Webinar gives tips on improving next eCQM submissions

Health care compliance professionals who are involved in electronic clinical quality measures (eCQM) submissions should prepare now for their 2017 submissions, according to Catherine Gorman Klug RN, MSN, Director, Quality Service Line, for Nuance Communications. In a Health Care Compliance Association (HCCA) webinar titled, “eCQM Lessons Learned and How to Prepare for 2017 Submissions,” Klug warned attendees about hidden dangers, including the lack of experience for eCQM vendors, inaccurate data submissions, and the challenges posed by multiple types of electronic health record (EHR) data files generated from more than one system. She also gave recommendations for reducing risk and listed sample questions for the information technology (IT) department.

CMS requires hospitals to report eight of 15 eCQMs, with data reported for the entire year. According to Klug, the agency expects “one file, per patient, per quarter,” that includes all episodes for care and measures associated with the patient. Many hospitals use vendors to assist with the eCQM submissions, but Klug noted that vendors must have an adequate amount of time to respond to required changes before submission, and that although many vendors support a broad number of eCQMs, they may lack adequate depth of coverage. Hospitals should choose vendors who are experienced in the eCQMs they are reporting. Further, there is no way to validate the files submitted. Possible consequences include an annual payment update reduction, failure to receive the EHR incentive payment, or poor quality scores on CMS’ Hospital Compare site.

To reduce risks, hospitals should ask the core measures vendor to validate files before submission to CMS. They should also review file error reports from the vendor and make corrections before the data is submitted. Aggregated file error reports should also be reviewed to ensure that formatting or data elements don’t result in an inaccurate submission. Klug said that accurate coding is absolutely essential. Therefore, hospital IT departments should be prepared to explain how files are validated prior to submission to ensure accuracy, and if not, what the remediation strategy is. Further, compliance professionals should request a file error report, and any other reports to help understand the data being submitted.

Health technology oversight growing more complicated as innovation continues

As health information technology (HIT) evolves and the industry increasingly relies on it, the field represents a niche opportunity for young lawyers. At the American Health Lawyers Association (AHLA) Fundamentals of Health Law conference, presenters Ryann Schneider and Sidney Welch emphasized the necessity of understanding both the technology and regulations as well as maintaining close oversight of vendors. This area presents many pitfalls and compliance is difficult, but essential.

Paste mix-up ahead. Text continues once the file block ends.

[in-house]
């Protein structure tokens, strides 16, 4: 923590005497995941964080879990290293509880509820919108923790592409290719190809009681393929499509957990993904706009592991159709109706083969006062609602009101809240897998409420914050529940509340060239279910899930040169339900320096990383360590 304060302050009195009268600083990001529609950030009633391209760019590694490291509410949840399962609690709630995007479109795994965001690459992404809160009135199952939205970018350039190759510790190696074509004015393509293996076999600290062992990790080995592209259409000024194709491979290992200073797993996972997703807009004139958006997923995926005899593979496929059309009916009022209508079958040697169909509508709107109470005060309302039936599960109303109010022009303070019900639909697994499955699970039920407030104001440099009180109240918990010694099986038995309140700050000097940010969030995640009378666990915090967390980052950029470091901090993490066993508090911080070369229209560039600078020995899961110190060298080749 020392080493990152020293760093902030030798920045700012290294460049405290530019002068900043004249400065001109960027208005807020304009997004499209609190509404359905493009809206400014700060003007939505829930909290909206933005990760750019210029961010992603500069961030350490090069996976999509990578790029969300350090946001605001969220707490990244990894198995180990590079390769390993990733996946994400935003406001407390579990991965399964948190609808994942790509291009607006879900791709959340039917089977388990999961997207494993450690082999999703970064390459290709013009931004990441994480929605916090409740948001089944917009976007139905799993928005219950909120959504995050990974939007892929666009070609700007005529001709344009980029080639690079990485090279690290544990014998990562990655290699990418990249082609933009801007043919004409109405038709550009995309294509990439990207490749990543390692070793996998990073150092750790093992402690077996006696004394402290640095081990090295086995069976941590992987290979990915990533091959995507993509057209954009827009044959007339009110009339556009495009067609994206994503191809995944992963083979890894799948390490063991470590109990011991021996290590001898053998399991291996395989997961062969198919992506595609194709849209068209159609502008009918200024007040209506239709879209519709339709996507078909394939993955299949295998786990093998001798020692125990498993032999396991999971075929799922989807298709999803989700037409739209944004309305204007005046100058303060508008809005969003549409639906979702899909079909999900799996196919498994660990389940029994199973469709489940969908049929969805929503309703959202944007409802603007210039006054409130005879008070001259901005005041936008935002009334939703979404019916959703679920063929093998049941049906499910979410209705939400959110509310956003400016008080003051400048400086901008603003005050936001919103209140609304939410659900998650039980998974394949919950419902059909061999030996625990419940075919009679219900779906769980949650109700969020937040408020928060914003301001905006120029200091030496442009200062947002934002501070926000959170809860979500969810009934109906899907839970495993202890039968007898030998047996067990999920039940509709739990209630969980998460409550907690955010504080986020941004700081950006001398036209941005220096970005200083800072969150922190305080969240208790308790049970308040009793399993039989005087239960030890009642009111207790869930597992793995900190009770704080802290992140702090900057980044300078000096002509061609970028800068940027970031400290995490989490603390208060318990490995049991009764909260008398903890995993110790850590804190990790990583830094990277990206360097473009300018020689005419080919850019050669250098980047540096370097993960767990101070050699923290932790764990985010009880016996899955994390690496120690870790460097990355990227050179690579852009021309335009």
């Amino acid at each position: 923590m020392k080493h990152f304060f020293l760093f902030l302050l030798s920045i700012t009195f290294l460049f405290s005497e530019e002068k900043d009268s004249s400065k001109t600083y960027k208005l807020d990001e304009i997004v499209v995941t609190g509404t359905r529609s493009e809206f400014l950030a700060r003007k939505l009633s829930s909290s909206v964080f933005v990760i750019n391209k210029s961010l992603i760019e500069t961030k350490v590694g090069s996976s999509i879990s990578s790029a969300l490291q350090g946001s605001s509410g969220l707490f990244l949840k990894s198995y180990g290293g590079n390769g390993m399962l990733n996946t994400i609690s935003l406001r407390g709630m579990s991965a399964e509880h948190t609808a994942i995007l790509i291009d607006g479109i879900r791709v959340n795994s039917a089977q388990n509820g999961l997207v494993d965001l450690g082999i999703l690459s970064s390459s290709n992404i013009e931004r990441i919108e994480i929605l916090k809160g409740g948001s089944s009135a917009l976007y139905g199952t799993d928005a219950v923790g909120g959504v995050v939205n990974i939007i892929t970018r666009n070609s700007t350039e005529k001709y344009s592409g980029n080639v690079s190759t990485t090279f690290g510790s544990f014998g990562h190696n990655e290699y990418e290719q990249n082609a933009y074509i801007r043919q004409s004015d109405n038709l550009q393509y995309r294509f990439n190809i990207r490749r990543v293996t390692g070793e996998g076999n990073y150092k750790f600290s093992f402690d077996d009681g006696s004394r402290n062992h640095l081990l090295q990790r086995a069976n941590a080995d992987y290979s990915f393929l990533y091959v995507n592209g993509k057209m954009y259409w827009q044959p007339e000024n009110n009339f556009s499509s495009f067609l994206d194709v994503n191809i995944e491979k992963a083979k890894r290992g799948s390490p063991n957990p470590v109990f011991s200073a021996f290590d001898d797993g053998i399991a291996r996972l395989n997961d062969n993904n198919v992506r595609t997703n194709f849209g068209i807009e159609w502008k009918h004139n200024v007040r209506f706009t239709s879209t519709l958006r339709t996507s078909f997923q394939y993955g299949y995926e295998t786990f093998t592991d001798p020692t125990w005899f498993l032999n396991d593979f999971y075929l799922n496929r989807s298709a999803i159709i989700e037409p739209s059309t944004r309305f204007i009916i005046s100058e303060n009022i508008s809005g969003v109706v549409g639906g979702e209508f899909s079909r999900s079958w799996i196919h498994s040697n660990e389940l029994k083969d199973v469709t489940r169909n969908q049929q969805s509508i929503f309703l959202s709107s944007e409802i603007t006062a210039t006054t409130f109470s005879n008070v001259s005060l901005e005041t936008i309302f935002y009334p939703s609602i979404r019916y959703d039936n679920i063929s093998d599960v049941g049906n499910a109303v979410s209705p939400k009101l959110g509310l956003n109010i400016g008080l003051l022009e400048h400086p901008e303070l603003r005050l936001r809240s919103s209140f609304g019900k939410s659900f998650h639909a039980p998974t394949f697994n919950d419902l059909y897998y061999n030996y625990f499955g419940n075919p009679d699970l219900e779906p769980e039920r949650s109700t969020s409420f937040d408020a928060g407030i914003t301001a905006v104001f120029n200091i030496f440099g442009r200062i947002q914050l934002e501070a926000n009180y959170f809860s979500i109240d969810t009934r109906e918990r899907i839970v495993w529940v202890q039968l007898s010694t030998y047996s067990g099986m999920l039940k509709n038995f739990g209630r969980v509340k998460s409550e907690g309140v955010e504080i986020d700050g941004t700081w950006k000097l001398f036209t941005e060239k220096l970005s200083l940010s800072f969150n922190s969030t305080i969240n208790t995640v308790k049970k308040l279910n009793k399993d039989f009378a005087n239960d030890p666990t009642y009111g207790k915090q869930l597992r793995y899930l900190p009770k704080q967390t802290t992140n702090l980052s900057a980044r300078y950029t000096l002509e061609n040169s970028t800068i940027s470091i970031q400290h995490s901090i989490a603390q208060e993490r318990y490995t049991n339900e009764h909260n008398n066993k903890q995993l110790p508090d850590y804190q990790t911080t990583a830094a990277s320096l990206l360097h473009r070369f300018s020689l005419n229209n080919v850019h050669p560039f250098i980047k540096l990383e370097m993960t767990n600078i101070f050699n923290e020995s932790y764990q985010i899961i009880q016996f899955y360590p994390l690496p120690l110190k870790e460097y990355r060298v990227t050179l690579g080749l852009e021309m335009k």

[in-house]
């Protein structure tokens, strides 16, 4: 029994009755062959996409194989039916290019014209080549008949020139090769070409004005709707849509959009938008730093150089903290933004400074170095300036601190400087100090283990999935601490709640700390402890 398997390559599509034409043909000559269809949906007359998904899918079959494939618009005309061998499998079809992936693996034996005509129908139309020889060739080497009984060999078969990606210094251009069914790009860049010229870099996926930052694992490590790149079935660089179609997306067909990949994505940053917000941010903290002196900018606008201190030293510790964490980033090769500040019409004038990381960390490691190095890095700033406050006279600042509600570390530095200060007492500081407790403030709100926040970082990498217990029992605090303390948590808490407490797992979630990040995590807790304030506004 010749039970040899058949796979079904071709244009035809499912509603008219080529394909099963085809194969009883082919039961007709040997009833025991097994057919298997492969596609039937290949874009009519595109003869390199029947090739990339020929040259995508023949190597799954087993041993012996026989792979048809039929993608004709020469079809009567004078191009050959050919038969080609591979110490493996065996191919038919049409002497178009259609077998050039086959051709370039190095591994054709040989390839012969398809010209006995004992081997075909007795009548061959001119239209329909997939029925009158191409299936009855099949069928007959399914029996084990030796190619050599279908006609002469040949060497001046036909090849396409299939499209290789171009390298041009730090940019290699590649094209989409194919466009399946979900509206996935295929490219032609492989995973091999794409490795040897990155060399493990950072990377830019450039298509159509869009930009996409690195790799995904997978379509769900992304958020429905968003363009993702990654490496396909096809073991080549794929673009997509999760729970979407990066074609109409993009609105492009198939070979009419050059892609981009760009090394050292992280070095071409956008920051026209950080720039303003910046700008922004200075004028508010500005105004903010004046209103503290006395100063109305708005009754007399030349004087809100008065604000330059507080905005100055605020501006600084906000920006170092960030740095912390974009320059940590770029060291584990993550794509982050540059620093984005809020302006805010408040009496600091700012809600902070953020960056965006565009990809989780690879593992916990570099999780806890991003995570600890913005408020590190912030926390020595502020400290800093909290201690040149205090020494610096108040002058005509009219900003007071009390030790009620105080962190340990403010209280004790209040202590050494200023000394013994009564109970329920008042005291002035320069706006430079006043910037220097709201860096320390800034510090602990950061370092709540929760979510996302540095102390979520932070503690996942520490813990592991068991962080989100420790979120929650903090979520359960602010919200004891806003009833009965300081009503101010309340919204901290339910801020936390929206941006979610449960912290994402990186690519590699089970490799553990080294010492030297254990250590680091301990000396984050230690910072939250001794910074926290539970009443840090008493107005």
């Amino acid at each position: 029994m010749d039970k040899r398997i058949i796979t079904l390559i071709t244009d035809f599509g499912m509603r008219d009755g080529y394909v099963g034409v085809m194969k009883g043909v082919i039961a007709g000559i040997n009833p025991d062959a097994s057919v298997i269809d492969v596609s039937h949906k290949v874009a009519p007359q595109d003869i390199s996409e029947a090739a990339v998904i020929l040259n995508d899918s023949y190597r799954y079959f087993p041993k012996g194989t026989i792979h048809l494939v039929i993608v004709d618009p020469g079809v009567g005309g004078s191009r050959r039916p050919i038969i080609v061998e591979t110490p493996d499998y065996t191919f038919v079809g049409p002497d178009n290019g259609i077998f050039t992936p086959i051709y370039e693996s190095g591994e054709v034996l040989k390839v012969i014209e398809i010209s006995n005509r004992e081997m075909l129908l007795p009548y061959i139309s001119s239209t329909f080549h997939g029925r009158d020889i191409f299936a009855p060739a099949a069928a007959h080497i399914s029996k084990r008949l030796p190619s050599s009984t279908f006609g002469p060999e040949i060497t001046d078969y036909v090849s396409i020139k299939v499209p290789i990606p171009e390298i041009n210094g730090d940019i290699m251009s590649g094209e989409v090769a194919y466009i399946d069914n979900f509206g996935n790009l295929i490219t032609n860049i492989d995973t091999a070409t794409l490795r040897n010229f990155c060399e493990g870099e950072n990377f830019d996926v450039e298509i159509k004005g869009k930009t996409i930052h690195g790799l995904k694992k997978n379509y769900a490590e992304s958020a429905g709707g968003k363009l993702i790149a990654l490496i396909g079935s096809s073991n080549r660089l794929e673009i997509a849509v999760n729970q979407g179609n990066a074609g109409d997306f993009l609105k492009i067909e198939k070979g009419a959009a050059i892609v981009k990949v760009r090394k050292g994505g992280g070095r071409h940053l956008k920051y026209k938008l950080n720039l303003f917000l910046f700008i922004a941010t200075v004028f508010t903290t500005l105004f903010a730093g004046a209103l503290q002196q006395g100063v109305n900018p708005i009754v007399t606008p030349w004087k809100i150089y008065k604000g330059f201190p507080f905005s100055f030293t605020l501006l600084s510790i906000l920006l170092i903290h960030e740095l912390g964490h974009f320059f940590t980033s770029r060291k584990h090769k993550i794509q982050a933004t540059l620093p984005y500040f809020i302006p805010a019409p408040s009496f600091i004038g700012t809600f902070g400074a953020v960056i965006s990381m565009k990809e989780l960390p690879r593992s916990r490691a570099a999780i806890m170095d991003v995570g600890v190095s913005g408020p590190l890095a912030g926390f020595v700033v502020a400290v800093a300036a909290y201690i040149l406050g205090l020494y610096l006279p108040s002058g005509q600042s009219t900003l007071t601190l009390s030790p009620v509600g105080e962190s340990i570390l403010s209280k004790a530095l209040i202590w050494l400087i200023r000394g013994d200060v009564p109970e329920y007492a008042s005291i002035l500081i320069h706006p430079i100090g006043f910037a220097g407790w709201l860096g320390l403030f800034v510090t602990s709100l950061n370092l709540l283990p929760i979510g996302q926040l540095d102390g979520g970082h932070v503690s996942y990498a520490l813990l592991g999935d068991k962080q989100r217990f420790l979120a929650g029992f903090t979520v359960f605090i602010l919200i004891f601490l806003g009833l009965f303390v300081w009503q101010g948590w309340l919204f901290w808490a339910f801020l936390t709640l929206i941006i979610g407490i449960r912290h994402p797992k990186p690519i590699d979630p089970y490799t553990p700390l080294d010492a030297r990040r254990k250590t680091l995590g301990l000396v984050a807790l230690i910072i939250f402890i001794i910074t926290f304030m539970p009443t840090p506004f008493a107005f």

Innovations

At the close of the third quarter of 2016, $6.5 billion in digital health deals were recorded. Clinical operations are finding more uses for technology, as providers use telehealth for specialty consults, chronic care management, monitoring, and diagnosis while patients continue to rely on personal health applications and wearables. These innovations require continued development of oversight strategies.

Statutes and regulations

One challenge for compliance is understanding the changing (and conflicting) rules surrounding telemedicine. CMS has issued and updated telemedicine regulations for Medicare, while Medicaid reimbursement differs between the states. States have also implemented various non-payment laws, such as the definitions of a valid telemedicine encounter and requiring a full license to practice medicine in the state in which the patient is located. There are also intellectual property considerations, as well as dealing with a long list of regulatory agencies from the HHS Office of Inspector General (OIG) and the Department of Justice (DOJ) to the Federal Trade Commission (FTC) and Internal Revenue Service (IRS).

Vendors

When health care entities hire technology vendors, each side has a different level of understanding and priorities. Health care customers are particularly sensitive to safety, outcome commitments, and security than other technology customers, and often overestimate the time and resources required for projects. Vendors are experts on their technology, and have a better idea of the partnership required to successfully implement sophisticated projects.

The speakers noted that counsel does not have to understand the nuts and bolts of the technology, but emphasized the need for a team comprised of both business and tech experts to ensure that all bases are covered. Additionally, if in-house counsel focuses on regulatory understanding, outside technology or intellectual property (IP) counsel can supplement with specialized expertise.